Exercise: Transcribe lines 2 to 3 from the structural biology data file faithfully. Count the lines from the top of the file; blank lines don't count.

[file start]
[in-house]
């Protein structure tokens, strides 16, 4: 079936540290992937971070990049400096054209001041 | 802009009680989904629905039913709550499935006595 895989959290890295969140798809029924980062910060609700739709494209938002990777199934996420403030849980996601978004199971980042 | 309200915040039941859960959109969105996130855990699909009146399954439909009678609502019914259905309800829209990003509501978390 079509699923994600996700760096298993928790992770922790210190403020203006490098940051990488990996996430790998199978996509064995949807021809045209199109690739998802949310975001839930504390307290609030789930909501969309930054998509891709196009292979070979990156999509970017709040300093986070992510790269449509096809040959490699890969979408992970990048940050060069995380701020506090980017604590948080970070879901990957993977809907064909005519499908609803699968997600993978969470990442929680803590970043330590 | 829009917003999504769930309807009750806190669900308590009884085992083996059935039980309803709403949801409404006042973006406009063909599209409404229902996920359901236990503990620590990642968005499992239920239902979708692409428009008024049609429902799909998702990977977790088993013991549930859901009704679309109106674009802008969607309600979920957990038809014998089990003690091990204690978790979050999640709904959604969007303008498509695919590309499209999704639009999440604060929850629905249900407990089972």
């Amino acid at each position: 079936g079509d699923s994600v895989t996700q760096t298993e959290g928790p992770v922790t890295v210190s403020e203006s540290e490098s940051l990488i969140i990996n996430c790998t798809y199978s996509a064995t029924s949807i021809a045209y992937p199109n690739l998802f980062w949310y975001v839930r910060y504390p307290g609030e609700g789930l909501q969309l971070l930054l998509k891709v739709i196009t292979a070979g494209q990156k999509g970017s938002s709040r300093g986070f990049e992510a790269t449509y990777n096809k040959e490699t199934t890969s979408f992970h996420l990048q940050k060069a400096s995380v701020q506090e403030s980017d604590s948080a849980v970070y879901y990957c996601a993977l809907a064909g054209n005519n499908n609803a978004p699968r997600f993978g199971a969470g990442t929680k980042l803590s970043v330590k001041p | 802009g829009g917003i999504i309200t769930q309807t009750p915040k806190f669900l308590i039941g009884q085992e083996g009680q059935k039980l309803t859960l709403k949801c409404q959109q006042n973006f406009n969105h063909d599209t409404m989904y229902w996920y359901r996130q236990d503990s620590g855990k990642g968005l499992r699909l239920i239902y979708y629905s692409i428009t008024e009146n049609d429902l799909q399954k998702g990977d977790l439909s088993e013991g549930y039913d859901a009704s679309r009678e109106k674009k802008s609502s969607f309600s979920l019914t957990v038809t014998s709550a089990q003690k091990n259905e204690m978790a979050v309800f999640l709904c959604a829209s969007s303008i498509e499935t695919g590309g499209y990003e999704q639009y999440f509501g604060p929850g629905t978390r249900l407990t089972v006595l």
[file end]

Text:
């Protein structure tokens, strides 16, 4: 079936540290992937971070990049400096054209001041 | 802009009680989904629905039913709550499935006595 895989959290890295969140798809029924980062910060609700739709494209938002990777199934996420403030849980996601978004199971980042 | 309200915040039941859960959109969105996130855990699909009146399954439909009678609502019914259905309800829209990003509501978390 079509699923994600996700760096298993928790992770922790210190403020203006490098940051990488990996996430790998199978996509064995949807021809045209199109690739998802949310975001839930504390307290609030789930909501969309930054998509891709196009292979070979990156999509970017709040300093986070992510790269449509096809040959490699890969979408992970990048940050060069995380701020506090980017604590948080970070879901990957993977809907064909005519499908609803699968997600993978969470990442929680803590970043330590 | 829009917003999504769930309807009750806190669900308590009884085992083996059935039980309803709403949801409404006042973006406009063909599209409404229902996920359901236990503990620590990642968005499992239920239902979708692409428009008024049609429902799909998702990977977790088993013991549930859901009704679309109106674009802008969607309600979920957990038809014998089990003690091990204690978790979050999640709904959604969007303008498509695919590309499209999704639009999440604060929850629905249900407990089972």
């Amino acid at each position: 079936g079509d699923s994600v895989t996700q760096t298993e959290g928790p992770v922790t890295v210190s403020e203006s540290e490098s940051l990488i969140i990996n996430c790998t798809y199978s996509a064995t029924s949807i021809a045209y992937p199109n690739l998802f980062w949310y975001v839930r910060y504390p307290g609030e609700g789930l909501q969309l971070l930054l998509k891709v739709i196009t292979a070979g494209q990156k999509g970017s938002s709040r300093g986070f990049e992510a790269t449509y990777n096809k040959e490699t199934t890969s979408f992970h996420l990048q940050k060069a400096s995380v701020q506090e403030s980017d604590s948080a849980v970070y879901y990957c996601a993977l809907a064909g054209n005519n499908n609803a978004p699968r997600f993978g199971a969470g990442t929680k980042l803590s970043v330590k001041p | 802009g829009g917003i999504i309200t769930q309807t009750p915040k806190f669900l308590i039941g009884q085992e083996g009680q059935k039980l309803t859960l709403k949801c409404q959109q006042n973006f406009n969105h063909d599209t409404m989904y229902w996920y359901r996130q236990d503990s620590g855990k990642g968005l499992r699909l239920i239902y979708y629905s692409i428009t008024e009146n049609d429902l799909q399954k998702g990977d977790l439909s088993e013991g549930y039913d859901a009704s679309r009678e109106k674009k802008s609502s969607f309600s979920l019914t957990v038809t014998s709550a089990q003690k091990n259905e204690m978790a979050v309800f999640l709904c959604a829209s969007s303008i498509e499935t695919g590309g499209y990003e999704q639009y999440f509501g604060p929850g629905t978390r249900l407990t089972v006595l």